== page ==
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A Tale of Two Cities

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“Genuine truth, Mr. Darnay, trust me! I have gone aside from my purpose; I was speaking about our being friends. Now, you know me; you know I am incapable of all the higher and better flights of men. If you doubt it, ask Stryver, and he’ll tell you so.” “It’s the complete truth, Mr. Darnay, trust me! I have gone off track from what I wanted to say. Now you know me better. You know I’m incapable of being a better man. If you don’t believe me, ask Mr. Stryver, and he’ll tell you so.”
“I prefer to form my own opinion, without the aid of his.” “I would rather form my own opinion without hearing from Mr. Stryver.”
“Well! At any rate you know me as a dissolute dog, who has never done any good, and never will.” “Well, at any rate you know that I’m a depraved dog. I’ve never done anything good in my life and never will.”
“I don’t know that you ‘never will.’” “I don’t know if its true that you never will.”
“But I do, and you must take my word for it. Well! If you could endure to have such a worthless fellow, and a fellow of such indifferent reputation, coming and going at odd times, I should ask that I might be permitted to come and go as a privileged person here; that I might be regarded as an useless (and I would add, if it were not for the resemblance I detected between you and me, an unornamental) piece of furniture, tolerated for its old service, and taken no notice of. I doubt if I should abuse the permission. It is a hundred to one if I should avail myself of it four times in a year. It would satisfy me, I dare say, to know that I had it.” “But I do. You must take my word for it. Well! If you could stand to have such a worthless man with such a bad reputation coming and going here at odd hours, might I be allowed to come and go here as a friend? Think of me as a useless piece of furniture that is tolerated because it’s been around for so long, and no one notices it. I would call myself an unattractive piece of furniture too if you and I didn’t look alike. I won’t abuse your permission. I’d bet a hundred to one that I will only take you up on it four times within a year. It would make me happy just to know that I had permission to come if I wanted to.”
“Will you try?” “Will you try to come?”
“That is another way of saying that I am placed on the footing I have indicated. I thank you, Darnay. I may use that freedom with your name?” “That’s another way of saying that you will grant me what I’ve asked. Thank you, Mr. Darnay. I may say that you and I are friends?”
“I think so, Carton, by this time.” “I should think by now that you would, Mr. Carton.”
They shook hands upon it, and Sydney turned away. Within a minute afterwards, he was, to all outward appearance, as unsubstantial as ever. They shook hands on the matter, and Sydney Carton turned away. Less than a minute afterward he was as unnoticeable as ever.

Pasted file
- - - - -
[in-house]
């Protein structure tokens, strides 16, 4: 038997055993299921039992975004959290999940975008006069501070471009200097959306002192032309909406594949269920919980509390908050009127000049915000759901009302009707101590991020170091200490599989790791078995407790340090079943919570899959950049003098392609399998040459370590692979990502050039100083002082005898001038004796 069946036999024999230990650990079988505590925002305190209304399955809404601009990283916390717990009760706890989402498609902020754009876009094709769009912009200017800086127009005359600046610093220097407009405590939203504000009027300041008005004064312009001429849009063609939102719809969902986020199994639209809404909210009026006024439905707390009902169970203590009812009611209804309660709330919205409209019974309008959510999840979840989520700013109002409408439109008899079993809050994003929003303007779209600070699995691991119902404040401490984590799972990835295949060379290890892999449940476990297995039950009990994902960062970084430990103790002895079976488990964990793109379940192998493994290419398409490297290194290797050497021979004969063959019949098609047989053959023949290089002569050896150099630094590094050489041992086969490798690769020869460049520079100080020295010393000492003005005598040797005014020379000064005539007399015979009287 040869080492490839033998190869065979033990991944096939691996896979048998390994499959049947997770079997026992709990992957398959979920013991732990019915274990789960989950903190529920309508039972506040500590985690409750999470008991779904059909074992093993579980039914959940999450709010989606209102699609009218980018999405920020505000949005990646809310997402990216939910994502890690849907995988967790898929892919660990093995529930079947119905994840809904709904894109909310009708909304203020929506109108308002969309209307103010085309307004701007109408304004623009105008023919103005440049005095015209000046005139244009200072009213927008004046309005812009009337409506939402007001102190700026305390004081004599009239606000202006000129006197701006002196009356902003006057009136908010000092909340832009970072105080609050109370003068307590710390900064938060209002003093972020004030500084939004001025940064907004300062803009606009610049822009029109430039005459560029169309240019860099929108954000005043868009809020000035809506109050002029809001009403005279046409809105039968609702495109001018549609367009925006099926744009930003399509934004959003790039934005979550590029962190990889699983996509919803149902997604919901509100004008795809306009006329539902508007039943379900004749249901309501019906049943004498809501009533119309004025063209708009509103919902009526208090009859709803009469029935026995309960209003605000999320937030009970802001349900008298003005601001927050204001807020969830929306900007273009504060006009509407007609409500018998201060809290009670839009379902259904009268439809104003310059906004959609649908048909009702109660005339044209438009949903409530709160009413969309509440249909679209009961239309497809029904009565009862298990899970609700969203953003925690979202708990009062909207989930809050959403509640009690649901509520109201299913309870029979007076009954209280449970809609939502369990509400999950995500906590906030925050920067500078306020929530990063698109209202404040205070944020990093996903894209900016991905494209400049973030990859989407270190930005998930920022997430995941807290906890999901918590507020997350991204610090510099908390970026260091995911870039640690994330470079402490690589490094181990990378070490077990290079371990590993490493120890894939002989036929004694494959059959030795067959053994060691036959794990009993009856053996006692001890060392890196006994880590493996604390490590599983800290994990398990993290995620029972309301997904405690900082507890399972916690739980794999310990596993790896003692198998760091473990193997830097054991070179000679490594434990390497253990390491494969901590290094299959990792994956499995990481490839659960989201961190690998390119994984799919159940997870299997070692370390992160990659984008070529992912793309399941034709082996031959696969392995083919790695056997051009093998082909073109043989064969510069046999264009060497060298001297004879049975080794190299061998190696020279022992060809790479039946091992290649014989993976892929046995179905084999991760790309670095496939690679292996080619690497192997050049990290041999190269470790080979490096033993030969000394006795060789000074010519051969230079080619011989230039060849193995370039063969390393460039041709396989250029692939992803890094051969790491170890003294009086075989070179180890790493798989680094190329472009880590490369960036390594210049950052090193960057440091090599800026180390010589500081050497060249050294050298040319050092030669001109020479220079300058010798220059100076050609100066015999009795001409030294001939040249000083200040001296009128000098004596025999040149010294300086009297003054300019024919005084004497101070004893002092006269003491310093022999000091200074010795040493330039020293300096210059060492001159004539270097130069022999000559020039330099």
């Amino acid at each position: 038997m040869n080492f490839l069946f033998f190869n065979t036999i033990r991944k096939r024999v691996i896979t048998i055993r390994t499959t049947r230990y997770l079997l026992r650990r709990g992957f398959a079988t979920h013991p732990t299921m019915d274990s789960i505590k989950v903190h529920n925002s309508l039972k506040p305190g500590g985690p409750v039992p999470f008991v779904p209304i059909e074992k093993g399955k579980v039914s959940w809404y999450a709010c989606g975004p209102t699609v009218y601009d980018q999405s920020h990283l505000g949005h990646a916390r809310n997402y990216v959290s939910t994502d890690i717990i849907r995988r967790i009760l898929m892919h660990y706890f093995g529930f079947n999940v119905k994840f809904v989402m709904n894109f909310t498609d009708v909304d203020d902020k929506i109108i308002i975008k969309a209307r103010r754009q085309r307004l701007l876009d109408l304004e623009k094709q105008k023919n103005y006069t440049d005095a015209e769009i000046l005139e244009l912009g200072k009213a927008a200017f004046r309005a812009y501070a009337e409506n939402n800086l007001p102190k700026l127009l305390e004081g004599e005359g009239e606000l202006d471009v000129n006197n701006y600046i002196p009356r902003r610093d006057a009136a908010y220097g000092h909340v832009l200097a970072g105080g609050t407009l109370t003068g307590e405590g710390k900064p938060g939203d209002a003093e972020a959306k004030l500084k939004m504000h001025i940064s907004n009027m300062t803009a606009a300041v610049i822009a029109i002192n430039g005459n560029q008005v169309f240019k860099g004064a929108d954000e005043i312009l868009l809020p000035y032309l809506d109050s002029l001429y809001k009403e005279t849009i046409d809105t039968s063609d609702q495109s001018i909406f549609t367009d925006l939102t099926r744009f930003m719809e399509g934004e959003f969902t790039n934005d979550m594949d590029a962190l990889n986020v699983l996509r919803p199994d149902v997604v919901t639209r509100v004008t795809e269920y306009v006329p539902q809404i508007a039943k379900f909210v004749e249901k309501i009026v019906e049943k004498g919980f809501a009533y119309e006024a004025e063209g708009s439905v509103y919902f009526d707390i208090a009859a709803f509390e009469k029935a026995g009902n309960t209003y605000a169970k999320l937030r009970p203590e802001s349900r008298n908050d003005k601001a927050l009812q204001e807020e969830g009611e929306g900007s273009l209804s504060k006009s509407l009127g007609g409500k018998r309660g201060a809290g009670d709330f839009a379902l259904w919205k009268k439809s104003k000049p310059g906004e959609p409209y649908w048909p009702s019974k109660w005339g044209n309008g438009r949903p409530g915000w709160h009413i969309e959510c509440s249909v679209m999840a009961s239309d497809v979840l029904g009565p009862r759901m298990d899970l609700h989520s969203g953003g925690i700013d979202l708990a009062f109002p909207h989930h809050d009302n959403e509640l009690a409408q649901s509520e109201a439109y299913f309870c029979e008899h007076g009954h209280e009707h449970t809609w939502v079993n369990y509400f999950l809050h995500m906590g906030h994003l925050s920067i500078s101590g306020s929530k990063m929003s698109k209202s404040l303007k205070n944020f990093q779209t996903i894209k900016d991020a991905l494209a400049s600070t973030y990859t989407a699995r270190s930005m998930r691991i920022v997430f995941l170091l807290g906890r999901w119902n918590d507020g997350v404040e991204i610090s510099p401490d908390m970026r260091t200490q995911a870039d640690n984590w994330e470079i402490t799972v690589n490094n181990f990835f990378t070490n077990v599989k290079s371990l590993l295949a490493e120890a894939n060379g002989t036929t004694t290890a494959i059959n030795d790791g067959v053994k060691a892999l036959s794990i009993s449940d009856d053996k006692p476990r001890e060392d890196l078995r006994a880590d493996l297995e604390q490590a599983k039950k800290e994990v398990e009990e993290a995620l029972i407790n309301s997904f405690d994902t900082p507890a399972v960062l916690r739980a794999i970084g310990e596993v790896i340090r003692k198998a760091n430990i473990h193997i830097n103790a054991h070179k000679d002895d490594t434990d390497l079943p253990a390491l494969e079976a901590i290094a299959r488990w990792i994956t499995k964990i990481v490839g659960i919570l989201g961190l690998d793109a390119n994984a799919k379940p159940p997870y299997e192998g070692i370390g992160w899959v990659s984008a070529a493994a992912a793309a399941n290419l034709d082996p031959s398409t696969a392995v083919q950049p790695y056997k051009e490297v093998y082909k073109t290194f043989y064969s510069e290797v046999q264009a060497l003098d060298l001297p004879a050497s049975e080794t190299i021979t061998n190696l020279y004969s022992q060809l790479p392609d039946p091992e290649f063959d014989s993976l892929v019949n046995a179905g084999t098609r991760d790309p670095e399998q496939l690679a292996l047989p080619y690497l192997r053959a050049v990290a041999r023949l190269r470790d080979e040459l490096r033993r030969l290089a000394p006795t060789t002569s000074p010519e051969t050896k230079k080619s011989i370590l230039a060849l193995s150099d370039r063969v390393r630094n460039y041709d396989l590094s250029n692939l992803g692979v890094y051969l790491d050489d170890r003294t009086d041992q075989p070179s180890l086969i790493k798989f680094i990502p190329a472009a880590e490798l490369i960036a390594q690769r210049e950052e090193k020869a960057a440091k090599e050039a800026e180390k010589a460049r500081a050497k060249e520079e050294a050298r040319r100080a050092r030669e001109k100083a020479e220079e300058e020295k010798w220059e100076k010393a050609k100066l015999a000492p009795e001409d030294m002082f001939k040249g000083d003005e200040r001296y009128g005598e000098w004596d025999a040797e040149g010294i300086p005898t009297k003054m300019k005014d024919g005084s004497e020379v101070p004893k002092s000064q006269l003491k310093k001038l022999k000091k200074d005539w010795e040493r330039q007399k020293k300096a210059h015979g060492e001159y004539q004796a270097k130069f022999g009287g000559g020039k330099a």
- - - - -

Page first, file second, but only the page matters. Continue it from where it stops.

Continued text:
When he was gone, and in the course of an evening passed with Miss Pross, the Doctor, and Mr. Lorry, Charles Darnay made some mention of this conversation in general terms, and spoke of Sydney Carton as a problem of carelessness and recklessness. He spoke of him, in short, not bitterly or meaning to bear hard upon him, but as anybody might who saw him as he showed himself. Mr. Carton left, and Charles Darnay spent the evening with Miss Pross, the doctor, and Mr. Lorry. Darnay mentioned this conversation to them in passing, and he said it was a shame that Sydney Carton was such a careless and reckless man. He spoke of him, in other words, not with bitterness or meanness, but as anyone might who saw the way Mr. Carton behaved.
He had no idea that this could dwell in the thoughts of his fair young wife; but, when he afterwards joined her in their own rooms, he found her waiting for him with the old pretty lifting of the forehead strongly marked. He had no idea that his beautiful young wife might be thinking about Mr. Carton, too. But later, when he joined her in their own rooms, she was waiting for him with the usual pretty frown on her forehead.
“We are thoughtful to-night!” said Darnay, drawing his arm about her. “You look concerned about something tonight!” said Darnay, putting his arm around her.
“Yes, dearest Charles,” with her hands on his breast, and the inquiring and attentive expression fixed upon him; “we are rather thoughtful to-night, for we have something on our mind to-night.” “Yes, dearest Charles,” she said, with her hands on his chest, She looked at him with a questioning expression. “I am rather concerned tonight, for I have something on my mind.”
“What is it, my Lucie?” “What is it, my Lucie?”
“Will you promise not to press one question on me, if I beg you not to ask it?” “Will you promise not to ask any questions of me if I ask you not to?”
“Will I promise? What will I not promise to my Love?” “Will I promise? What wouldn’t I promise you, my love?”
What, indeed, with his hand putting aside the golden hair from the cheek, and his other hand against the heart that beat for him! He brushed her golden hair from her cheek and placed his other hand against her heart.
“I think, Charles, poor Mr. Carton deserves more consideration and respect than you expressed for him to-night.” “I think, Charles, that poor Mr. Carton deserves more consideration and respect than you gave him tonight.”

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